Goat Canyon Trestle has been called the highest wood trestle in the United States. It was constructed in 1932 after an earthquake collapsed one of the railroad tunnels in Goat Canyon and is 600ft. in length and 180ft. tall at its’ highest point. Due to the complete remoteness and volatile nature of the terrain, the Carrizo Gorge railroad is nothing short of an engineering marvel.
It has been 4 years since we have hiked out to the Goat Canyon Trestle from the Mortero Palms trailhead. I have been itching to do this hike again and finally it looked like things were falling into place. This time we were accompanied by my sister Linda and later by our friend’s Jan and Gina.
We arrived in Ocotillo around 2PM and after a quick beer at the Lazy Lizard , found a nice camp spot near the junctions of Mortero Canyon road and Jojoba Canyon road.
We had actually camped here years back and it was great to see that nothing much had changed. OK well there was now a huge face on the side of the water tower at Dos Cabezas and someone had built a make-shift wood table at our site but besides that it looked the same as it had 4 years ago.**
What is nice about this location is that it has a 180 degree view to the east and a lot of big rocks to climb if you get bored. That night we feasted on Tandori chicken grilled on the open fire while occasionally gazing upwards in the hopes of seeing some falling stars.
Jan and Gina showed up the next morning to join us on the hike, so we all headed over to the Mortero Palms trail-head. Unlike last time, we now had a Delorme PN-40 GPS to guide us to the trestle. I was also able to download a GPX file so we could follow a route right to the trestle.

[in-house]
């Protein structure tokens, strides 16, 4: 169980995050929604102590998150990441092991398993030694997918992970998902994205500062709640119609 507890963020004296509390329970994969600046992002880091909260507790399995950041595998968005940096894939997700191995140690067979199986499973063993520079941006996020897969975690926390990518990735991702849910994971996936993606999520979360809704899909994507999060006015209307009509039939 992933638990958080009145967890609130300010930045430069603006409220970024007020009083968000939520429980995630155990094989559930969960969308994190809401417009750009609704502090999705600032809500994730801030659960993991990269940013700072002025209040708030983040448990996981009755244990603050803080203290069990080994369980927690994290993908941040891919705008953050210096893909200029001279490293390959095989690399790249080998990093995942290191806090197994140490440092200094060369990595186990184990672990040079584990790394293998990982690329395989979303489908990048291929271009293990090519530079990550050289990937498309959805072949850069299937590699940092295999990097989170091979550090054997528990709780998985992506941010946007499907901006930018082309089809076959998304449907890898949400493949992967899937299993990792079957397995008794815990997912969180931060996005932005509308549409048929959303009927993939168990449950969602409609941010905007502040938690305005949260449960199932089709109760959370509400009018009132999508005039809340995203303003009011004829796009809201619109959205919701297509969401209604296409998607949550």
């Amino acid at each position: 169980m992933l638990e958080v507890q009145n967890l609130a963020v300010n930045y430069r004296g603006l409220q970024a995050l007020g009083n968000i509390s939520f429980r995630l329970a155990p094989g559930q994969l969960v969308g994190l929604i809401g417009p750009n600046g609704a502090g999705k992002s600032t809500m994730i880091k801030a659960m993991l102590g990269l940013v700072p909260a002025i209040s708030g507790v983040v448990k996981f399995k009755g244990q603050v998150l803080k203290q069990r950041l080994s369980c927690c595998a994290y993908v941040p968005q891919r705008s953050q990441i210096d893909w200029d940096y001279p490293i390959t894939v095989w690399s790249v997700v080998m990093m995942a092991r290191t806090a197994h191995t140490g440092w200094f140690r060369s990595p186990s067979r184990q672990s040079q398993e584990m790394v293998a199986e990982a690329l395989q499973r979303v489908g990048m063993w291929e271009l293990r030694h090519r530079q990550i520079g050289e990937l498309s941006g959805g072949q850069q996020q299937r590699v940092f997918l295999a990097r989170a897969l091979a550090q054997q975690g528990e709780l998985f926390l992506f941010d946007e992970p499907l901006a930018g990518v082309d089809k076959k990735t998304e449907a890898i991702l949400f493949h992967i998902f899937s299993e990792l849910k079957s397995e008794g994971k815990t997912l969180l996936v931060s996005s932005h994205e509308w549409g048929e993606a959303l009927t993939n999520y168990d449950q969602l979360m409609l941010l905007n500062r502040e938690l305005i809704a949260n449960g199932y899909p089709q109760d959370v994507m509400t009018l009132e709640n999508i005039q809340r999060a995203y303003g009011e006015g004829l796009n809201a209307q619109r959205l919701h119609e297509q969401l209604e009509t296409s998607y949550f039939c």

We parked and immediately headed up the northwest wash. For the first 1.5 miles or so it is a strenuous non stop climb until you reach the crest between Mortero Canyon and Goat Canyon. Half way up you enter the dense Mortero Palms grove which is really spectacular. We stopped for a bit to rest and enjoy the shade of the palms knowing we still had some more climbing to do. There were signs of water everywhere around the Mortero Palms grove and the desert palms looked extremely lush and healthy. After numerous trips to various desert palm groves out here, I am starting to prefer palm trees with their natural “skirts” and not the trimmed version we have on the coast.
Cresting the hill and exiting Mortero Canyon we were greeted with a huge rolling desert meadow of cholla, agave and numerous barrel cactus. This was the only flat part of the hike so our pace quickened in anticipation of seeing the trestle. The trail is a bit hard to follow at this juncture but with the help of the GPS and the numerous “ducks” people have left, we soon began descending into Goat Canyon. After about 3/4 mile the trestle came into view.
Even though I have seen the trestle 4 or 5 times the first glimpse always put me in a state of awe. The fact that this was built out here in this inhospitable terrain is amazing!
We stopped at the overlook to rest and have lunch. It was decided that we would turn back at this point which is about 300 yards or so from the trestle. Problem is from this point on there is a precipitous drop-off that must be careful navigated and it was getting late in the day.
We were satisfied with the view for now and would leave the Goat Canyon Trestle for another trip.
RE our campsite: Since this post was written the area has changed drastically. The Bureau of Land Management gave approval for the construction of a 12,000 acre industrial wind farm in in the area west of the town of the desert town of Ocotillo. The area was scraped clean of all desert flora and fauna for the construction.As of this writing the area houses hundreds of 300 foot tall wind towers. The beauty and serenity of this particular camp site has been ruined.